As you can see, the German 10-year was yielding very close to the same amount ~4.5% in 2007. The point being, that Greek bonds were never some big yield reach for European banks.
This is a crucial difference, so we'll just hammer at it again: European banks were not buying Greek debt to be greedy and grab more yield under the guise of "risk free."
On that basis alone, it's a totally different animal than with subprime CDOs.
What's more, in the US, investment banks basically built a factory to churn out more and more housing-backed assets, because the demand for it was so voracious. We've never heard any evidence that European banks had some role in urging countries to crank out more and more debt. Instead, European countries spent and borrowed more to counteract the effects of trade imbalances that were the inevitable outcome of a system that didn't allow countries to devalue their currencies.
Okay, you say... "maybe European banks weren't trying to manufacture AAA-rated products like their American counterparts were, but still, shouldn't they be punished for assets that go sour?"
Here's the problem: European regulators actively encouraged banks to hold sovereign debt by counting that debt as "risk-free" for regulatory purposes. This attempt by regulators to mandate the risk free-ness of sovereign debt was on full display when, in the summer of 2010, when the first round of bank stress tests were undertaken, sovereign debt was still not counted as a risky — and that was when sovereign debt was the #1 risk that everyone was freaking out about!
You can hardly blame banks for holding a ton of the stuff.
One problem that people have, when talking about the European crisis, is that there really aren't any obvious villains.
In the US crisis, there were villains aplenty: Regulators who looked the other way, the packagers of deck-stacked CDOs, salesmen relentlessly pushing no-doc loans, and so on.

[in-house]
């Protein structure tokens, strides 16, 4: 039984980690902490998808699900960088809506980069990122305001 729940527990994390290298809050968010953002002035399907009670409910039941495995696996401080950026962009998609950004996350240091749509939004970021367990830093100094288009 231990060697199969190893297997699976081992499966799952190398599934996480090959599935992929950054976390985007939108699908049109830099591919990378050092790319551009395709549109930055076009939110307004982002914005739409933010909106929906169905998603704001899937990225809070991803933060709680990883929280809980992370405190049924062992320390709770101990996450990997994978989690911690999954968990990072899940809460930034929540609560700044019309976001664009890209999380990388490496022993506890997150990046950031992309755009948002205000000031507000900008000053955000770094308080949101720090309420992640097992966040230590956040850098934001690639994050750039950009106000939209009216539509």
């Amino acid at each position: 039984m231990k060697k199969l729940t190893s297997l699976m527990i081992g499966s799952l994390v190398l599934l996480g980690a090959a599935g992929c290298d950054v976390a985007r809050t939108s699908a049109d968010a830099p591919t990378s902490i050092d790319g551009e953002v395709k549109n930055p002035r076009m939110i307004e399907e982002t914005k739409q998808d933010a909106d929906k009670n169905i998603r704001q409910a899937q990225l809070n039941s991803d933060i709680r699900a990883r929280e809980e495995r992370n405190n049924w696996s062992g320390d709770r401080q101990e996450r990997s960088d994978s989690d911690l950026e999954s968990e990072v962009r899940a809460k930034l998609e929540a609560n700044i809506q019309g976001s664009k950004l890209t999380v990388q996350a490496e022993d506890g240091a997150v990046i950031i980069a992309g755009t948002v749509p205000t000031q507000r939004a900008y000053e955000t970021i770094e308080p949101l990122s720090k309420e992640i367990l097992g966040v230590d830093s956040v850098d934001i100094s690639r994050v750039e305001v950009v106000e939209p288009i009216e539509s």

In Europe, who's at fault?
Italy, which is currently the world's biggest worry, has actually been an exemplar of budget discipline. It actually has mostly run primary budget surpluses. What's more, the big "winners" of the boom years aren't the ones who need a bailout right now: Germany has lived high on the hog of the Euro for awhile, and yet the market is treating it very well.
The easiest villains are the people who constructed the euro, with its separation of monetary and fiscal policy, but you can hardly punish them now, unless you want to hold them responsible like you might hold responsible the engineer of a badly designed bridge.
And this gets to another big problem of restructuring the debt on the banks' dime. It doesn't fix the underlying problem, which is the fact that all these countries still don't have sovereign currencies, and a central bank that will back them up (which the US, UK, and Japan all have).
If Europe wants to have a robust economy, it needs to have robust public finances, and that can only happen when a system is put in place that ensures that sovereign debt is risk free. If banks have any reason to fear that they won't get paid 100-cents on the euro for their sovereign debt holdings, that's basically an impossible prospect.
This story originally appeared on Business Insider
Read more from Business Insider:
» Hey Wall Street, Here's 13 Ways To Spruce Up Your Wardrobe This Winter
» Goldman Sachs Reveals 5 Huge Global Themes For The Next 10 Years
» CHART OF THE DAY: This Will Be The World's Richest Country In 2050
» House Committee Cancels Vote On Insider Trading Bill After Leadership Flips Out
Questions? Comments? Email us atNetNet@cnbc.com
Follow NetNet on Twitter @ twitter.com/CNBCnetnet
Facebook us @ www.facebook.com/NetNetCNBC